tgb-notes.docx - A Tree Grows in Brooklyn Book Notes A Tree Grows in Brooklyn by Betty Smith(c)2015 BookRags Inc All rights reserved Contents This table

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A Tree Grows in Brooklyn Book Notes A Tree Grows in Brooklyn by Betty Smith (c)2015 BookRags, Inc. All rights reserved.
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Author/Context Author/Context Betty Smith (1896-1972) Betty Smith was born Elizabeth Wehmer on December 15, 1896, the exact same birth date five years earlier than her fictional heroine of A Tree Grows in Brooklyn , Francie Nolan. Smith grew up in the poor section of Williamsburg, Brooklyn as the daughter of German immigrants. She left school at age 14 with an eighth grade education to work in factories. She married George H.E. Smith and followed him to the Midwest where he pursued law at the University of Michigan. She raised two daughters, Mary and Nancy, before she completed her education. She eventually studied at the University of Michigan where she pursued journalism, drama, writing, and literature. She excelled in this area, winning several awards, including the prestigious Avery Hopkins Award for work in drama. She also attended Yale Drama School for playwriting. Smith wrote features for several newspapers and read plays for theater projects while she acted in summer stock productions. She divorced Smith in 1938 and married fellow journalist/writer Joe Jones of the Chapel Hill Weekly in 1943. The year 1943 was not only romantically promising with her new marriage, but also professionally rewarding. Her first novel, A Tree Grows in Brooklyn , was published to garner critical acclaim and best-seller status. The book is semi- autobiographical and encapsulates the world of Brooklyn with all of its intricacies. Smith's themes mainly cover hope and poverty and track the lives of individual people struggling with both. Although known mainly for her phenomenal success with A Tree Grows in Brooklyn , Smith also penned three novels, Tomorrow Will Be Better (1947), Maggie-Now (1958), and Joy in the Morning (1963). They did not live up to the acclaim of her first novel and are often criticized as falling short of her first success. She is known for Brooklyn by the critics: "Here is a fist novel of uncommon skill; an almost uncontrollable vitality and zest for life, the work of a fresh, original and highly gifted talent... A Tree Grows in Brooklyn is a warm, sunny, engaging book as well as a grim one." Despite her single-book success, Smith has garnered a long career as a writer and dramatist. She has written several one-act and full-length plays for which she has won both the Rockefeller Fellowship and the Dramatist Guild Fellowship. Bibliography Gunton, Sharon, ed. Contemporary Literary Criticism . Volume 19. Detroit, Gale Research Company, 1981. 3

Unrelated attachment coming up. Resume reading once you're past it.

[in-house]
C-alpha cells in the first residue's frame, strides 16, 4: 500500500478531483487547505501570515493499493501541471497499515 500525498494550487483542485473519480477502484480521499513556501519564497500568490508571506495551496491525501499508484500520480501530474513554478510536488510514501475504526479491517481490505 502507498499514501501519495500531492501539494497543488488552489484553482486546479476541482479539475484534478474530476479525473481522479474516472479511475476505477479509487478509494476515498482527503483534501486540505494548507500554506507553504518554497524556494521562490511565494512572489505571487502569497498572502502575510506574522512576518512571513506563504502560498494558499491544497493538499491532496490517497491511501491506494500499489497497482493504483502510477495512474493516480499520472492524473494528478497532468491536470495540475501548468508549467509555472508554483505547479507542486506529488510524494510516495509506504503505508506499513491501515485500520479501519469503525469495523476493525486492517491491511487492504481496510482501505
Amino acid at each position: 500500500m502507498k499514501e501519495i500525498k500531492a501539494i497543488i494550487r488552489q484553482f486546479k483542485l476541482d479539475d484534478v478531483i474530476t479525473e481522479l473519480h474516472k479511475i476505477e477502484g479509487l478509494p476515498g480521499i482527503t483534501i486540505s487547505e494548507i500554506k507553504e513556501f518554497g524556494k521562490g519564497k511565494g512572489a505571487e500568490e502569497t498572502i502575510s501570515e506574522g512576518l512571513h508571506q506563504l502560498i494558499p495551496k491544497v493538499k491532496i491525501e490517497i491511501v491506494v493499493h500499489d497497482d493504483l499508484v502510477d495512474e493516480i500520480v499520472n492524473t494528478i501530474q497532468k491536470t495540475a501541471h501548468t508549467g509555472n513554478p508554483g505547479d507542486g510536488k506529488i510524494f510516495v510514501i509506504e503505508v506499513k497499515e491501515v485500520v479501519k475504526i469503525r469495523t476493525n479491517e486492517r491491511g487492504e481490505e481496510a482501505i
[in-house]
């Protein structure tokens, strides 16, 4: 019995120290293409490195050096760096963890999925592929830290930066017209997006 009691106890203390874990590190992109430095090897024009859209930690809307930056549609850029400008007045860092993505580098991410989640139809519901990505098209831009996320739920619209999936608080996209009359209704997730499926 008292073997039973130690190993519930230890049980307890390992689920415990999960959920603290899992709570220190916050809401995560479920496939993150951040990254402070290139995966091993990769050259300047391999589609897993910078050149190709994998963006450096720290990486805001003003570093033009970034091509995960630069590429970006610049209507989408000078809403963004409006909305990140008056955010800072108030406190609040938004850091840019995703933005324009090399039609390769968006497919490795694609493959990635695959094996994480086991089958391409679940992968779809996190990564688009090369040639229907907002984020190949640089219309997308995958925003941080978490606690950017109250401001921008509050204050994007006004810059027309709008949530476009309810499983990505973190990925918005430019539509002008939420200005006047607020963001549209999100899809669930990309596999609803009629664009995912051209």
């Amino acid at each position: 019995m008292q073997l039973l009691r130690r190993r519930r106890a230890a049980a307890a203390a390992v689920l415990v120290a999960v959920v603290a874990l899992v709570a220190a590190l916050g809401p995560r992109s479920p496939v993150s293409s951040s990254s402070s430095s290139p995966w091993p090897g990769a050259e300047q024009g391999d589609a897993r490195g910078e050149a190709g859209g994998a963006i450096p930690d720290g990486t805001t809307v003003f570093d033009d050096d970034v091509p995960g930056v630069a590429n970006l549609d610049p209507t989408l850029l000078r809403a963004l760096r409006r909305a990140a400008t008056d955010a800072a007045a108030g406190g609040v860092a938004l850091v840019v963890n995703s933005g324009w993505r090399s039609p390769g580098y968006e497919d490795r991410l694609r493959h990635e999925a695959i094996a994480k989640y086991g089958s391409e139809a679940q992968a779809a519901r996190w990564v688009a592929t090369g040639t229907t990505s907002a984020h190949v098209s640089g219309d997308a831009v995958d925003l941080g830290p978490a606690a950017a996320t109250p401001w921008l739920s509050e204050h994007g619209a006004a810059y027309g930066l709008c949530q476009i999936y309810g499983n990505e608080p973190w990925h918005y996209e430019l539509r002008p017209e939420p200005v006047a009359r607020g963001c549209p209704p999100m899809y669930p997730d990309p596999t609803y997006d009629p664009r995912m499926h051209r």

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Harte, Barbara and Carolyn Riley. Contemporary Authors . Volumes 5-8. Detroit, Gale Research Company, 1971. Smith, Betty. A Tree Grows in Brooklyn . New York: HarperCollins, 1943.
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